Countries, regions, and streets change slowly over time, but the mobile apps charting them are constantly evolving, both in competition with each other and in seeking to provide the most comprehensive and easiest to use service designed to anticipate your every navigational need. Google Maps and Apple Maps, the most popular mappers on the planet, have both recently released upgrades to their interfaces and databases.
Google Maps celebrated its 15th birthday with interface updates and new features. Increasingly, Google is positioning Maps as a lifestyle app in addition to a navigation app. A new icon bar at the bottom of the interface with five major menu items underscores a redoubled effort to pinpoint both social and database features. The previous tabs were Explore, Commute, and For You, while the new tab scheme breaks up the For You section into Saved, Contribute, and Updates. All of this brings mostly existing information out of nested menus on to the surface of the app.
Just one week earlier, Apple announced it had completed the rollout of its comprehensive Maps upgrade to all users in the U.S., though observers noted that as of January 30, 2020, Apple’s map still does not include U.S. territories or Puerto Rico, which combined, account for 1.1% of the population. Apple also announced its intention to do for maps in Europe what it had accomplished in the mainland U.S., with a special emphasis on delivering the new Look Around and Collections features that give Apple Maps a refined, elegant, and distinctive aura while maintaining its core promise of user privacy.
Maps vs. Maps historical contest
Google Maps, born in 2005, has been the premier mobile mapping service for both iOS and Android devices since the dawn of the smartphone. Then, in 2012 Apple decided to join the party with Apple Maps, its own mapper for iPhone and iPad. For years, Apple Maps struggled with technical issues — wrong directions, lack of support for public transportation, and many glitches and bugs that made the service nearly unusable. Throughout that time, Google Maps continued to improve and reign supreme.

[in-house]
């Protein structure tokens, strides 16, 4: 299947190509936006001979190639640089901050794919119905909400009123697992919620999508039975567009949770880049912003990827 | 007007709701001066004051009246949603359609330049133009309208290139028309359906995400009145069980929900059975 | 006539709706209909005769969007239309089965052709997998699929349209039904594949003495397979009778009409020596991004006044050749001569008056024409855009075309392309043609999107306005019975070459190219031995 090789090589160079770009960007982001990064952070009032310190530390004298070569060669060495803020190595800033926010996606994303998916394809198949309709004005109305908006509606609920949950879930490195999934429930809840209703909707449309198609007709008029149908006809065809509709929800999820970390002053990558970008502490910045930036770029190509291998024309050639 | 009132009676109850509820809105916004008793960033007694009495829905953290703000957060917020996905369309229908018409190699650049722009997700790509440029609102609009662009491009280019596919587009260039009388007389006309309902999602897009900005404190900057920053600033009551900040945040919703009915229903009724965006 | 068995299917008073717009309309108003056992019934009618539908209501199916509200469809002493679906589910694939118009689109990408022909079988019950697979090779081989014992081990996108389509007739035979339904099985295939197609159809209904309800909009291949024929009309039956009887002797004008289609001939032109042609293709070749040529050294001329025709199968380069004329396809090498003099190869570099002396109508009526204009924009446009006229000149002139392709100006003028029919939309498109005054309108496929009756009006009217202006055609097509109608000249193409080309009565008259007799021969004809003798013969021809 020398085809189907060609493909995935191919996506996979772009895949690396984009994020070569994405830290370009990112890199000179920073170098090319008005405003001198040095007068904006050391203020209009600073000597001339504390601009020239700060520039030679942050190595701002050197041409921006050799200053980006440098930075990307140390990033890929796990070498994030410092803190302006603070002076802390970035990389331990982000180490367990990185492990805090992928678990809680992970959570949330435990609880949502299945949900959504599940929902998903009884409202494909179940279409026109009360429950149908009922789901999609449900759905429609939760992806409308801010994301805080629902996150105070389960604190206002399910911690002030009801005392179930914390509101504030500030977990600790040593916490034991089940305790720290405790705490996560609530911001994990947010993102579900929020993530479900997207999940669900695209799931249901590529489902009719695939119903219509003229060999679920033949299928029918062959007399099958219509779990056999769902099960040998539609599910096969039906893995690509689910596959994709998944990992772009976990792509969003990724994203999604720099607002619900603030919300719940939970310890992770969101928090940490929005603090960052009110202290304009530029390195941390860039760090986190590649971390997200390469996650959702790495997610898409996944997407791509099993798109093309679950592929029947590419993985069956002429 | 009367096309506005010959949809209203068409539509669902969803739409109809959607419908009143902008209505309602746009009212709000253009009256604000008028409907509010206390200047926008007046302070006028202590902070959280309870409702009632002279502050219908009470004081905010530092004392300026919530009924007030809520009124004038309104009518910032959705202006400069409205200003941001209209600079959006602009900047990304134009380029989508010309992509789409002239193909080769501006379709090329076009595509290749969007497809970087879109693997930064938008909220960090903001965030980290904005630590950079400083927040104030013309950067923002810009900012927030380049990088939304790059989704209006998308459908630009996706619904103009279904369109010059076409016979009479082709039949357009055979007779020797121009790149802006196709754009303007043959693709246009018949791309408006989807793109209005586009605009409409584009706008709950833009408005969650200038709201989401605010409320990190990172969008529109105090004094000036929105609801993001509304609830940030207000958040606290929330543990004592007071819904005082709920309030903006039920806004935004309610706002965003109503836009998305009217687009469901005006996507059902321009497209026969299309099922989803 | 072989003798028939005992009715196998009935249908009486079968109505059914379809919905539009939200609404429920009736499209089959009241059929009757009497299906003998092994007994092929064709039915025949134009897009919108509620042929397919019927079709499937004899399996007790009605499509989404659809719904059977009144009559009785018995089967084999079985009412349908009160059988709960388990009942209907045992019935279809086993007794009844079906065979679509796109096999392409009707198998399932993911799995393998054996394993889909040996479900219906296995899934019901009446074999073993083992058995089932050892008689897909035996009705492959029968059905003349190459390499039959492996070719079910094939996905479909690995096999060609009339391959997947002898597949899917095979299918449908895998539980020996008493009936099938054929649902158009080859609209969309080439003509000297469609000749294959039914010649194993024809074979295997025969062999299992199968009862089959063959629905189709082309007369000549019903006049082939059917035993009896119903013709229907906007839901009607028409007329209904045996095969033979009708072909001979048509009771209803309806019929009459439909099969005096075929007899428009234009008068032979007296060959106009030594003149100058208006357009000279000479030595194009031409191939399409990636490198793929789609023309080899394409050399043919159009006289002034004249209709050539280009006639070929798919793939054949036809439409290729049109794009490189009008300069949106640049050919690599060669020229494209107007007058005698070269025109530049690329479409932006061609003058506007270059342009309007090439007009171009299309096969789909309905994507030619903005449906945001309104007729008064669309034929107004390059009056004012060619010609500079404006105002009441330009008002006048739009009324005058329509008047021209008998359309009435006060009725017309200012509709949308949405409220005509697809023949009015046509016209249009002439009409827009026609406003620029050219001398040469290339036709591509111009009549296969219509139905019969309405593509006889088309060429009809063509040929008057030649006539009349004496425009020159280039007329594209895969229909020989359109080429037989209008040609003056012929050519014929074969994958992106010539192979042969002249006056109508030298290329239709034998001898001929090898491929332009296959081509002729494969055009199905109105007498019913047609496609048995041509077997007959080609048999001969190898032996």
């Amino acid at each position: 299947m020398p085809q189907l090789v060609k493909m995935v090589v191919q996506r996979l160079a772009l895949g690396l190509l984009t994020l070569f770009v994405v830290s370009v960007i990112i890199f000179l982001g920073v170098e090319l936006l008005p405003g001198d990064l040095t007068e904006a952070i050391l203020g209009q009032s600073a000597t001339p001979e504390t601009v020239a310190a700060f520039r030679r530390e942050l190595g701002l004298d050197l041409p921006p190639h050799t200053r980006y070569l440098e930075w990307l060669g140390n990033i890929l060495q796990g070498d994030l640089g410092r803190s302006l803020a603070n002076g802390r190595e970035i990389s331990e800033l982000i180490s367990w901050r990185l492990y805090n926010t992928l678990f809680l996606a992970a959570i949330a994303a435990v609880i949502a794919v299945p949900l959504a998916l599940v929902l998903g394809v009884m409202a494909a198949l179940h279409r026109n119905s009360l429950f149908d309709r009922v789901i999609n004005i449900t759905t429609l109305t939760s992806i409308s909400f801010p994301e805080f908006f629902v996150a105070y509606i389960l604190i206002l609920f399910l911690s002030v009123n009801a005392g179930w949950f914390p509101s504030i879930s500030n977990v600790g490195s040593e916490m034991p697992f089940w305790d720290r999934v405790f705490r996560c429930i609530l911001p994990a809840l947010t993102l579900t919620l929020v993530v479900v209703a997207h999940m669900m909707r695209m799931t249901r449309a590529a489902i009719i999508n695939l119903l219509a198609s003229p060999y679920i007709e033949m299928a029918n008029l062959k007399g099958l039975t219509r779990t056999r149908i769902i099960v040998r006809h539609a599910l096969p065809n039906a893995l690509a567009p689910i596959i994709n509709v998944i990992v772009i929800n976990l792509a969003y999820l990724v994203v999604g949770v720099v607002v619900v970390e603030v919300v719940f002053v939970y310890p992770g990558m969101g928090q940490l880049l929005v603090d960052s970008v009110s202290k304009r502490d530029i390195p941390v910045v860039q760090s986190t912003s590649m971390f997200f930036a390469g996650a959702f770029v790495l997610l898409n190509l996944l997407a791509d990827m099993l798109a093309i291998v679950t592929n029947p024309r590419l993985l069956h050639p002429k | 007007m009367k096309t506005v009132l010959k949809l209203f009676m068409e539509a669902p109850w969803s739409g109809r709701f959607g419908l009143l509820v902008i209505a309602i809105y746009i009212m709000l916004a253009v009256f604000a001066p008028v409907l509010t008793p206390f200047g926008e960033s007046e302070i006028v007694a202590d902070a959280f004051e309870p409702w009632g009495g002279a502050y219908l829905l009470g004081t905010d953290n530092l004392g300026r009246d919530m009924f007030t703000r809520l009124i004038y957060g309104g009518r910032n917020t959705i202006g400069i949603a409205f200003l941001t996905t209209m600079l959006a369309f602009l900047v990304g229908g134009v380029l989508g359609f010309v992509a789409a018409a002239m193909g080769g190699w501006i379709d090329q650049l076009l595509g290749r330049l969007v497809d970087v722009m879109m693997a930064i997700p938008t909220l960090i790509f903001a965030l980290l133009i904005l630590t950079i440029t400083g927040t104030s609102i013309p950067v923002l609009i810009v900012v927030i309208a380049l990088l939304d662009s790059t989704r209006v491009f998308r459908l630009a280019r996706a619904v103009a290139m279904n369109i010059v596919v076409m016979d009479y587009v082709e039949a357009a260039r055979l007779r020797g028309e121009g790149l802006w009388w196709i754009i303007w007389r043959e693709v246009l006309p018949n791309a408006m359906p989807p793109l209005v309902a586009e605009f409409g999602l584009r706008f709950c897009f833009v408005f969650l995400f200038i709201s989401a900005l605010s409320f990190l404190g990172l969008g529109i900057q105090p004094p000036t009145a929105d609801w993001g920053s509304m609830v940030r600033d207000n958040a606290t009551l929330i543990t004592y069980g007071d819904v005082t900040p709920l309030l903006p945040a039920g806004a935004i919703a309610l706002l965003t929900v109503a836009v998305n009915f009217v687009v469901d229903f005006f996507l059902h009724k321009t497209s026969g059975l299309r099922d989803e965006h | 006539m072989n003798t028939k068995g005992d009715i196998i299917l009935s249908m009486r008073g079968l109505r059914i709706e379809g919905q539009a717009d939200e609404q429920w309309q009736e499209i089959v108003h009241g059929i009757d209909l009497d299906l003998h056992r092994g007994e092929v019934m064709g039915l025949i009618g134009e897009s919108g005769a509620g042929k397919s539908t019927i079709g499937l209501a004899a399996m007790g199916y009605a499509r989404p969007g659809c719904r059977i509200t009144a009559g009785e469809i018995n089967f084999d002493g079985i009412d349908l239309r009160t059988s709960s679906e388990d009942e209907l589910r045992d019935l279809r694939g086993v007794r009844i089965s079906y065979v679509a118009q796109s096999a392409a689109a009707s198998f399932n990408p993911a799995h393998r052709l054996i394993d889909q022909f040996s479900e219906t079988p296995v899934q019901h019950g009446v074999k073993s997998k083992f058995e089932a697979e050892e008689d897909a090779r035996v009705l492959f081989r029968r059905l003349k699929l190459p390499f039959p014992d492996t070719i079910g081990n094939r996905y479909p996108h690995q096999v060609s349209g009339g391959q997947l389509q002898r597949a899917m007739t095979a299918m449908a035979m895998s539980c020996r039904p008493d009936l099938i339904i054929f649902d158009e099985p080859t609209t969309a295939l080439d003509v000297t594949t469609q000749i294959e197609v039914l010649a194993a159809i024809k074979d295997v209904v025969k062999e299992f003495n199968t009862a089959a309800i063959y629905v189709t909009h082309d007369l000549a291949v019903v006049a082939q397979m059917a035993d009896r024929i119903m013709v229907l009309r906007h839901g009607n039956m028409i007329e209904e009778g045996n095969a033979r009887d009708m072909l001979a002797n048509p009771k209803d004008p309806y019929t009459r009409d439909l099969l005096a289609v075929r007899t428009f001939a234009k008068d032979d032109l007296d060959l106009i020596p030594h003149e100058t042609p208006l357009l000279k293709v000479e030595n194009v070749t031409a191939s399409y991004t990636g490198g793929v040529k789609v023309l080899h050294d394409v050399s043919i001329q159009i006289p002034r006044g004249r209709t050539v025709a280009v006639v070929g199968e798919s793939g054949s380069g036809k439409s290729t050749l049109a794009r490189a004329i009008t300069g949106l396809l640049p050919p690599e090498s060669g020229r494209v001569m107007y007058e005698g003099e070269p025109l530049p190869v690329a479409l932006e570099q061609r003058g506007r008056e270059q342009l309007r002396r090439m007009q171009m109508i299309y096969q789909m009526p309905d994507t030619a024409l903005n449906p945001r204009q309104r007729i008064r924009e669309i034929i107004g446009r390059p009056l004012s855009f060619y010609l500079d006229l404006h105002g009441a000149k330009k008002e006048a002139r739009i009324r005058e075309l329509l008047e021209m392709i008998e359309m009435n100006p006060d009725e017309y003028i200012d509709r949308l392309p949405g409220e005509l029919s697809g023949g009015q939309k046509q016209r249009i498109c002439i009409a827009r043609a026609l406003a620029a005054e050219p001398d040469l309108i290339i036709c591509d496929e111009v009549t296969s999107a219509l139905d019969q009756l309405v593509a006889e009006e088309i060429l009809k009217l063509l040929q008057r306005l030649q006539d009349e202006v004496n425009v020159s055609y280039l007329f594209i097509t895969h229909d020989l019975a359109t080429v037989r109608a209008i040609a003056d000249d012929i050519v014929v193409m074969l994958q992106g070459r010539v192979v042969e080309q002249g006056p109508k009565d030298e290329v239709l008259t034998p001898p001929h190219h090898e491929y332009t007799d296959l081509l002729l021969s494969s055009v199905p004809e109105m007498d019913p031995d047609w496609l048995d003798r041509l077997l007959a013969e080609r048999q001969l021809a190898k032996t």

With iOS 13 and iPadOS 13, Apple released an updated Maps app that promises to fix the most persistent problems found in previous iOS versions, stemming from the original third-party navigation data in Maps. That is now getting replaced with fresh data gathered directly by Apple. The new, updated maps are far more detailed and accurate, based on millions of miles driving in camera- and lidar-equipped cars, new high-resolution satellite images, Apple employees canvassing neighborhoods on foot with radar modules strapped to their backs, and tons of aerial photography.
Visually, both apps are similar, both are free, and both offer basic mapping features including driving directions with turn-by-turn navigation, walking, and public transit directions. Still, key differences might influence which mapping service you choose.
Apple Maps was designed exclusively for Apple hardware — iPhones, iPads, and Apple Watches. Google Maps is cross-platform, but Apple Maps is not. Apple Maps is built into all branded mobile devices, so if you want to use Google Maps, you’ll have to download it from the App Store. Thereafter, Apple users can use Google Maps the same way they do other third-party apps. And many are continuing to do that despite the many valuable Apple Maps improvements in iOS 12 and 13.